Characterizing a collective and dynamic component of chromatin immunoprecipitation enrichment profiles in yeast
1 Department of Biological Sciences, Columbia University, 1212 Amsterdam Ave, New York, NY 10027, USA
2 Center for Computational Biology and Bioinformatics, Columbia University, 1130 St. Nicholas Ave, New York, NY 10032, USA
3 Current address: Computer Science and Artificial Intelligence Laboratory, Massachusetts Institute of Technology, Cambridge, MA 02139, USA
4 Current address: Department of Pathology, Oslo University Hospital - The Norwegian Radium Hospital, Montebello, 0310 Oslo, Norway
BMC Genomics 2014, 15:494 doi:10.1186/1471-2164-15-494Published: 19 June 2014
Recent chromatin immunoprecipitation (ChIP) experiments in fly, mouse, and human have revealed the existence of high-occupancy target (HOT) regions or “hotspots” that show enrichment across many assayed DNA-binding proteins. Similar co-enrichment observed in yeast so far has been treated as artifactual, and has not been fully characterized.
Here we reanalyze ChIP data from both array-based and sequencing-based experiments to show that in the yeast S. cerevisiae, the collective enrichment phenomenon is strongly associated with proximity to noncoding RNA genes and with nucleosome depletion. DNA sequence motifs that confer binding affinity for the proteins are largely absent from these hotspots, suggesting that protein-protein interactions play a prominent role. The hotspots are condition-specific, suggesting that they reflect a chromatin state or protein state, and are not a static feature of underlying sequence. Additionally, only a subset of all assayed factors is associated with these loci, suggesting that the co-enrichment cannot be simply explained by a chromatin state that is universally more prone to immunoprecipitation.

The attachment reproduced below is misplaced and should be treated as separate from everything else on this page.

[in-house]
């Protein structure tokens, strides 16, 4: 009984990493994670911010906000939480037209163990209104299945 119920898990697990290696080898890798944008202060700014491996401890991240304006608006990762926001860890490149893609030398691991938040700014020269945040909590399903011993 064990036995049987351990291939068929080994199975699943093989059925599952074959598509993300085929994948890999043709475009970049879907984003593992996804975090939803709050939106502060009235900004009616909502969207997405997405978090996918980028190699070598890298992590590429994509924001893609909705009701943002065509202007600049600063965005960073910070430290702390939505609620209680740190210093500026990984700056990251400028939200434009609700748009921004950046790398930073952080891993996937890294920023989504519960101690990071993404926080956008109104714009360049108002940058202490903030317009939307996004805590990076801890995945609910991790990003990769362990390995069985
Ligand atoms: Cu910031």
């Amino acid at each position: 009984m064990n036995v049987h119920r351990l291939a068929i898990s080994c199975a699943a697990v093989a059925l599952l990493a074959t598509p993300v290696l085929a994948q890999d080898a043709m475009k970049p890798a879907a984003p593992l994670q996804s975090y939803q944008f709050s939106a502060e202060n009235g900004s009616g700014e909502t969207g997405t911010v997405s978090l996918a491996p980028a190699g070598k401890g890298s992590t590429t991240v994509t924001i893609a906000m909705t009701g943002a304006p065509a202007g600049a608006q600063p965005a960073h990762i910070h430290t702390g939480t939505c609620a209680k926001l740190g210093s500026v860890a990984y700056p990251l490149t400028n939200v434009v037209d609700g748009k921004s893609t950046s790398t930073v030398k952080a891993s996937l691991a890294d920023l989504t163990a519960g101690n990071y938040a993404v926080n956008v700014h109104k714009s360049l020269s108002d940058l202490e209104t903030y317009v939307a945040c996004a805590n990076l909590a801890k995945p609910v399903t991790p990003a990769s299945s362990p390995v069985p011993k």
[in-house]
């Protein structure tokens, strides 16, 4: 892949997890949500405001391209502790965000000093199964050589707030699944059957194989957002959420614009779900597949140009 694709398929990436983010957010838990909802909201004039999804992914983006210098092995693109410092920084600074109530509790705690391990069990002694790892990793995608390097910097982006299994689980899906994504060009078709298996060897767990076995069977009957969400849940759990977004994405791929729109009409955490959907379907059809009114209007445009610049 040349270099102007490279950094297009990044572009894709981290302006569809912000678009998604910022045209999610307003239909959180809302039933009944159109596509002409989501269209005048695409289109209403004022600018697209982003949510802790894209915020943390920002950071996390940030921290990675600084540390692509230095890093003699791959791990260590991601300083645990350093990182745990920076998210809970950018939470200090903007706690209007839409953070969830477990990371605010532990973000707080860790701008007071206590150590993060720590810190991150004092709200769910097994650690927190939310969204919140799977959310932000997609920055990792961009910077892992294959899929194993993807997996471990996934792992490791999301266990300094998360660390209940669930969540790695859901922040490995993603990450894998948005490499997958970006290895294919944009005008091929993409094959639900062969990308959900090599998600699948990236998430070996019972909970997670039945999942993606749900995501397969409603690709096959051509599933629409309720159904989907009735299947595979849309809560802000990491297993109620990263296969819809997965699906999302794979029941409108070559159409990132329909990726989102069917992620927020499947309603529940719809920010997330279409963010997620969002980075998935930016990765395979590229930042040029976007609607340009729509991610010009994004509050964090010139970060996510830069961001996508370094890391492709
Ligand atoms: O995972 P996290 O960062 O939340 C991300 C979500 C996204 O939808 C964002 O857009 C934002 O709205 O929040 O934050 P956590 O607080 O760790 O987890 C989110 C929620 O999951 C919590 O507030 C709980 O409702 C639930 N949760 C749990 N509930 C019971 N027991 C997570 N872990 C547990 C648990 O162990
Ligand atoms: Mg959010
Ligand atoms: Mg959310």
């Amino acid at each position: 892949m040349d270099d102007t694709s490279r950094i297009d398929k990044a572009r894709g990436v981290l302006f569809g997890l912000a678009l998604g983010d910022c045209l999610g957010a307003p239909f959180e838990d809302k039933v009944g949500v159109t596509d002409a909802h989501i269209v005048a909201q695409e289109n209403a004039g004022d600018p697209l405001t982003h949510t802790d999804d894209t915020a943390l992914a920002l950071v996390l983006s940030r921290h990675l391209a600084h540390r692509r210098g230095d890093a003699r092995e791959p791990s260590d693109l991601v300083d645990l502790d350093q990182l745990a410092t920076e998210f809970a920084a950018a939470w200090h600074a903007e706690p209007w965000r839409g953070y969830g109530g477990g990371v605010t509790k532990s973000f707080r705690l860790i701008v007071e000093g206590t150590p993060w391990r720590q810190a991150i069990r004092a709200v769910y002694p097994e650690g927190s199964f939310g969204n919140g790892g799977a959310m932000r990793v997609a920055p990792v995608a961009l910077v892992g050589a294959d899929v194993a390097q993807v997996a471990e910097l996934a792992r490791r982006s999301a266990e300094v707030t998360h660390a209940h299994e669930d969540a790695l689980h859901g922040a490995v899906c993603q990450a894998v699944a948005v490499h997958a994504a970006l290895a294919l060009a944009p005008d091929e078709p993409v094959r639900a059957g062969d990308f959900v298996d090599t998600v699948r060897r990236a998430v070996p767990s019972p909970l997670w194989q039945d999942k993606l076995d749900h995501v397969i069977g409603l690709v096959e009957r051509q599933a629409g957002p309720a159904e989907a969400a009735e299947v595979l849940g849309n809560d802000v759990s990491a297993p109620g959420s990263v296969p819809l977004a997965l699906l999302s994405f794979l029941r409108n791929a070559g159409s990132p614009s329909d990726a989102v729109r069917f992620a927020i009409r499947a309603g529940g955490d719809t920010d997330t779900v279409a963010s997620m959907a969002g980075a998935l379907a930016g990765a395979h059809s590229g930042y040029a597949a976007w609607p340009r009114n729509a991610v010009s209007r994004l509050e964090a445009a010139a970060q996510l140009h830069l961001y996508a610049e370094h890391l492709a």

Together our results suggest that the co-enrichment patterns observed in yeast represent transcription factor co-occupancy. More generally, they make clear that great caution must be used when interpreting ChIP enrichment profiles for individual factors in isolation, as they will include factor-specific as well as collective contributions.